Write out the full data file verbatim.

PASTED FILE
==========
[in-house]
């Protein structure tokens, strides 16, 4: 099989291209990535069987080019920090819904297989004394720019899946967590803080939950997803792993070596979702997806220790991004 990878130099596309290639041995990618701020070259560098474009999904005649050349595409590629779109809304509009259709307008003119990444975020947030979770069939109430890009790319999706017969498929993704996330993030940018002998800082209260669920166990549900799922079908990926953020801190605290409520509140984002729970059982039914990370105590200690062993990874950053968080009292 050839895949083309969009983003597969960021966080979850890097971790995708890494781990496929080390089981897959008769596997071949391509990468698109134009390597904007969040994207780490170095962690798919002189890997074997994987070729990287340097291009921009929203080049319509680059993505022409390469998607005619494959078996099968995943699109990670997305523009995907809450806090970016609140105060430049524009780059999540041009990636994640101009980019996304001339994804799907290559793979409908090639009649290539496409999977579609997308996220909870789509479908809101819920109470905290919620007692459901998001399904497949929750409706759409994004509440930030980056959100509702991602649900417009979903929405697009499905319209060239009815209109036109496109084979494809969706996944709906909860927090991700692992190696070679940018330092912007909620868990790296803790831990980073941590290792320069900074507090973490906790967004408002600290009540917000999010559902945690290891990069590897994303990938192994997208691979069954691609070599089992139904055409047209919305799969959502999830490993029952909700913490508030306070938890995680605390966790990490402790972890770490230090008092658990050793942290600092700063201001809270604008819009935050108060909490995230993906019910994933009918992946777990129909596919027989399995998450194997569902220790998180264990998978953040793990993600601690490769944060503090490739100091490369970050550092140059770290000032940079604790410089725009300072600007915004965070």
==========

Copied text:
[in-house]
């Protein structure tokens, strides 16, 4: 099989291209990535069987080019920090819904297989004394720019899946967590803080939950997803792993070596979702997806220790991004 990878130099596309290639041995990618701020070259560098474009999904005649050349595409590629779109809304509009259709307008003119990444975020947030979770069939109430890009790319999706017969498929993704996330993030940018002998800082209260669920166990549900799922079908990926953020801190605290409520509140984002729970059982039914990370105590200690062993990874950053968080009292 050839895949083309969009983003597969960021966080979850890097971790995708890494781990496929080390089981897959008769596997071949391509990468698109134009390597904007969040994207780490170095962690798919002189890997074997994987070729990287340097291009921009929203080049319509680059993505022409390469998607005619494959078996099968995943699109990670997305523009995907809450806090970016609140105060430049524009780059999540041009990636994640101009980019996304001339994804799907290559793979409908090639009649290539496409999977579609997308996220909870789509479908809101819920109470905290919620007692459901998001399904497949929750409706759409994004509440930030980056959100509702991602649900417009979903929405697009499905319209060239009815209109036109496109084979494809969706996944709906909860927090991700692992190696070679940018330092912007909620868990790296803790831990980073941590290792320069900074507090973490906790967004408002600290009540917000999010559902945690290891990069590897994303990938192994997208691979069954691609070599089992139904055409047209919305799969959502999830490993029952909700913490508030306070938890995680605390966790990490402790972890770490230090008092658990050793942290600092700063201001809270604008819009935050108060909490995230993906019910994933009918992946777990129909596919027989399995998450194997569902220790998180264990998978953040793990993600601690490769944060503090490739100091490369970050550092140059770290000032940079604790410089725009300072600007915004965070």